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Survey of the home sewage disposal systems in Northeast Ohio.

[ILLUSTRATION OMITTED]

Introduction

Water is arguably ar·gu·a·ble  
adj.
1. Open to argument: an arguable question, still unresolved.

2. That can be argued plausibly; defensible in argument: three arguable points of law.
 one of our most valuable resources, yet the quality of this resource remains a serious issue facing both the federal government and the state of Ohio, because these entities are challenged with the task of its protection. While we often think of waterborne diseases Waterborne diseases are caused by pathogenic microorganisms which are directly transmitted when contaminated drinking water is consumed. Contaminated drinking water used in the preparation of food can be the source of foodborne disease through consumption of the same microorganisms.  from contaminated contaminated,
v 1. made radioactive by the addition of small quantities of radioactive material.
2. made contaminated by adding infective or radiographic materials.
3. an infective surface or object.
 drinking water drinking water

supply of water available to animals for drinking supplied via nipples, in troughs, dams, ponds and larger natural water sources; an insufficient supply leads to dehydration; it can be the source of infection, e.g. leptospirosis, salmonellosis, or of poisoning, e.g.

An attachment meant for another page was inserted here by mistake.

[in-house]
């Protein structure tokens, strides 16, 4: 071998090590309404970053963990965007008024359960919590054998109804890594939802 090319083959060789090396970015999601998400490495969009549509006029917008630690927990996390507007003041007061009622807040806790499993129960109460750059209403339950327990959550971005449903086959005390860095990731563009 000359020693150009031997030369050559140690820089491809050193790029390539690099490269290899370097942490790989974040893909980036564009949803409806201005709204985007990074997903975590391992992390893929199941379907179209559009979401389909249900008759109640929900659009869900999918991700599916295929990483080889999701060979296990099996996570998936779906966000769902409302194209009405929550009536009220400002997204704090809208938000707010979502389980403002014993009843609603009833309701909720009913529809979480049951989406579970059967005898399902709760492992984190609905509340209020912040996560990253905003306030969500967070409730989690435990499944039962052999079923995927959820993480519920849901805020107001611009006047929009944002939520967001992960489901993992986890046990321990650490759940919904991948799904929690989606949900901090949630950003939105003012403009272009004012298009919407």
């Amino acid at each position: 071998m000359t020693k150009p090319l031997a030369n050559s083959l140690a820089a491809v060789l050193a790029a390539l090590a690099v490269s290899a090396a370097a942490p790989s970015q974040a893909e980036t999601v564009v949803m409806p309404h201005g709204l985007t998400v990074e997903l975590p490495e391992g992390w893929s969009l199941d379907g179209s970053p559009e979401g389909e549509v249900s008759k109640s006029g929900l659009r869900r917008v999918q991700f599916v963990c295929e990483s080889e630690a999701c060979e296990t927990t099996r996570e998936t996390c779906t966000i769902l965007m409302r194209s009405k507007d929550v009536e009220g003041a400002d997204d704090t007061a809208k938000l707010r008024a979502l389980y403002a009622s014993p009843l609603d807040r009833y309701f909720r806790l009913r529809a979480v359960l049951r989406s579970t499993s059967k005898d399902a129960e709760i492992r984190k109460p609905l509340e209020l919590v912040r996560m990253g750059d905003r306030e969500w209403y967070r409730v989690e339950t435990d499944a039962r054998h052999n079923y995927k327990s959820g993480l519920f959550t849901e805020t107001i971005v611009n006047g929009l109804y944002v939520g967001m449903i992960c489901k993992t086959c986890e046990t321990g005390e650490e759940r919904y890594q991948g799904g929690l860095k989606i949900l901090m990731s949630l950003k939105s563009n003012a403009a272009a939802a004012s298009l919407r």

as being a problem for poorer countries or third world locations, from January 2003 to December 2004, 30 reported outbreaks occurred of waterborne diseases associated with contaminated drinking water in the U.S. (Centers for Disease Control and Prevention Centers for Disease Control and Prevention (CDC), agency of the U.S. Public Health Service since 1973, with headquarters in Atlanta; it was established in 1946 as the Communicable Disease Center.  [CDC See Control Data, century date change and Back Orifice.

CDC - Control Data Corporation
], 2006).

A critical part of protecting water quality is the appropriate collection, treatment, and disposal of domestic wastewater. Within the U.S., while most domestic wastewater management is a centralized system In telecommunications, a centralized system is one in which most communications are routed through one or more major central hubs. Such a system allows certain functions to be concentrated in the system's hubs, freeing up resources in the peripheral units.  (i.e., collection into sanitary sewers A sanitary sewer (also called, especially in the UK, a foul sewer) is a type of underground carriage system for transporting sewage from houses or industry to treatment or disposal.  and treatment at a wastewater treatment plant Wastewater treatment plant also called wastewater treatment works
  • Sewage treatment – treatment and disposal of human waste.
  • Industrial wastewater treatment – the treatment of wet wastes from manufacturing industry and commerce including mining, quarrying and